Polycystic Ovarian Syndrome | PCOS | Diagnosis + Management MI

Acne…. Irregular Periods…. Mood Swings…. What’s Going On?!

…It Might be PCOS

What is PCOS?

Polycystic ovarian syndrome (PCOS) is thought to be one of the most common endocrine conditions affecting women. PCOS is a condition that can vary widely from woman to woman and may have multiple different clinical presentations. Not every woman will experience the same symptoms or have the same experience with PCOS.  Some key features of PCOS are decreased or absent ovulation causing irregular periods, excess testosterone (a hormone) and cysts on the ovaries visible during a pelvic ultrasound.

Some common symptoms include:

  • Irregular periods (no periods or frequent periods)
  • Male-pattern hair growth, especially on the face (Hirsutism)
  • Acne
  • Obesity
  • Infertility
  • Ovarian cysts or pelvic pain

Diagnosis

A diagnosis can be made by a provider with some information on clinical symptoms, labs and possibly a pelvic ultrasound.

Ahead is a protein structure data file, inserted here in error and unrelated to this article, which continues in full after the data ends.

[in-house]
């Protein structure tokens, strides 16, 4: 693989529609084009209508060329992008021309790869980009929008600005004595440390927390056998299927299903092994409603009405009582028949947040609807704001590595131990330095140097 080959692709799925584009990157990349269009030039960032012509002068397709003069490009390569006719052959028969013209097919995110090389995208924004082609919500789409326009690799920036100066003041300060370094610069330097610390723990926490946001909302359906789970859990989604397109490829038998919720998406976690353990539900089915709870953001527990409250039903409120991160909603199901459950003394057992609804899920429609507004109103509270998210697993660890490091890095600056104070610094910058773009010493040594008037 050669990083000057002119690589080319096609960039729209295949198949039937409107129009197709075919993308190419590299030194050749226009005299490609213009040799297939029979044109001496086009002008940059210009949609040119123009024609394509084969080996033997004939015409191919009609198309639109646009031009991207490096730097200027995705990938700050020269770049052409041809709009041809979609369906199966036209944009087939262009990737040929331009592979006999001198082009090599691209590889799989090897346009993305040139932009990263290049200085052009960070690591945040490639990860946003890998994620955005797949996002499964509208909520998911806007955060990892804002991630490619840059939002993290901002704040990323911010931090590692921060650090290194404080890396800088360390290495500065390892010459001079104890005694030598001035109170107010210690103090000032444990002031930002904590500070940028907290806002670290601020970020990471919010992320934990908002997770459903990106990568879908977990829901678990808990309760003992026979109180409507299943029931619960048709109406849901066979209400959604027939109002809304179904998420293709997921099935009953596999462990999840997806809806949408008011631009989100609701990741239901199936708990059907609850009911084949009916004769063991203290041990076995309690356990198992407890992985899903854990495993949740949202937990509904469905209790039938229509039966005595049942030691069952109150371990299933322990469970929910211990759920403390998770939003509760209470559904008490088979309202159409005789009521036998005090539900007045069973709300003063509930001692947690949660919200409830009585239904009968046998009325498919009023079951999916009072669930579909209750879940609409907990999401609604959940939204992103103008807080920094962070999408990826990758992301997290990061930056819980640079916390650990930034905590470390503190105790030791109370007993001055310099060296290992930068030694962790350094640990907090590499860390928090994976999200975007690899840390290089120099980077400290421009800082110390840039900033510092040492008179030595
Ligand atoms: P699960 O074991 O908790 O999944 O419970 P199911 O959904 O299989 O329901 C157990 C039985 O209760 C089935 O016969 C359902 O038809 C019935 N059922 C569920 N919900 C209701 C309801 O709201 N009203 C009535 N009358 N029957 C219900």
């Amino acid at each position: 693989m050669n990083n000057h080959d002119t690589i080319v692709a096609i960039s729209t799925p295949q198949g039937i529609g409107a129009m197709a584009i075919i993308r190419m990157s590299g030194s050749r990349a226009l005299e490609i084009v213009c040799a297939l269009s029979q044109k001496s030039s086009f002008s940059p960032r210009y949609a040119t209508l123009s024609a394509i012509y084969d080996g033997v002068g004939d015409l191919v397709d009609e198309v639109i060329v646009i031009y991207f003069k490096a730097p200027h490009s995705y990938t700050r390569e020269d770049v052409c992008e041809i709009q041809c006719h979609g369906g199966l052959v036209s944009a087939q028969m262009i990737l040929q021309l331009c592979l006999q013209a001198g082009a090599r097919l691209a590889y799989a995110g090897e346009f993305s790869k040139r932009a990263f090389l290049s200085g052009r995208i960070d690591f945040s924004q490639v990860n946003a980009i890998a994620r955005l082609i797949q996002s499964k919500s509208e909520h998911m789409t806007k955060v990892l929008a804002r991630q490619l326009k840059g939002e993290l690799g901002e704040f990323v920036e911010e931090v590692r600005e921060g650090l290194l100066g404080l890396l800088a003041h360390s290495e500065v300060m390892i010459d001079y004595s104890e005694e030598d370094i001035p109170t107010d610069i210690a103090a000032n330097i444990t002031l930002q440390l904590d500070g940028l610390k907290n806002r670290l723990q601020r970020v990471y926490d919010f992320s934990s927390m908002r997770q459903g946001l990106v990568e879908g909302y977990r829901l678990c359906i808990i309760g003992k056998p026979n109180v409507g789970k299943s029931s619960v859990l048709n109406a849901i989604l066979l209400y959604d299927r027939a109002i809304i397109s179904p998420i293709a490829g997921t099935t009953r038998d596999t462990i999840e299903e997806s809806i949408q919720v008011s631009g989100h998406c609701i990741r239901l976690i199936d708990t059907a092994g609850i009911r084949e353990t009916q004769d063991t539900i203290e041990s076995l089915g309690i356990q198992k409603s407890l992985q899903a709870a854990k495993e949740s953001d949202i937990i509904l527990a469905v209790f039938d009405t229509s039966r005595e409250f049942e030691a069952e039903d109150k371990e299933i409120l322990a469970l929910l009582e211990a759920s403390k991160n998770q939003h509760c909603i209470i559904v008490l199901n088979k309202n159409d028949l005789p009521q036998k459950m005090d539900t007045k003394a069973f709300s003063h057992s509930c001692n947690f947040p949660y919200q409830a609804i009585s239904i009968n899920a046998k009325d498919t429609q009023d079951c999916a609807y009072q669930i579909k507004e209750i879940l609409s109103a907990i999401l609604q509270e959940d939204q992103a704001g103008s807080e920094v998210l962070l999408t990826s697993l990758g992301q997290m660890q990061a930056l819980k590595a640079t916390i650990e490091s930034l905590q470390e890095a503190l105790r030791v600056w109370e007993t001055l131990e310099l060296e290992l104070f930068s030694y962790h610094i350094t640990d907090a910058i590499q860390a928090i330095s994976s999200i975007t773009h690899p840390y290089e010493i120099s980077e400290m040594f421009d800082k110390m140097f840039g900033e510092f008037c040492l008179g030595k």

Management

The good news is there are multiple ways to approach management options for PCOS. Goals of therapy are personalized to each women and may differ depending on symptoms, long-term goals, other health problems and if she wants to become pregnant or not.

Diet and exercise for weight reduction is the first step for women who are overweight. Weight reduction can help normalize hormones and regulate periods. Diet and exercise are also important for hormonal regulation in women who are not overweight.

Women with polycystic ovarian syndrome are at an increased risk for cardiovascular disease, diabetes, insulin resistance, dyslipidemia (high cholesterol) and sleep apnea. By addressing PCOS as early as possible a patient can significantly reduce these risks.

Talking with a provider about specific goals will determine the best approach for patient.

Moods and PCOS

It is common for women to experience mood swing, anxiety or depressive symptoms with PCOS. There is some evidence that women with PCOS are more likely to have mood disorders when comes to women without PCOS. We encourage our patients to share all of their symptoms even if they do not feel like it is related to the reason that they are seeking care, like irregular periods.

Check back for a post specifically dedicated to discussing Fertility, Pregnancy and PCOS

Sources

American Collage of Obstetrics & Gynecology

Up To Date: Clinical Manifestations of Polycystic Ovary Syndrome in Adults

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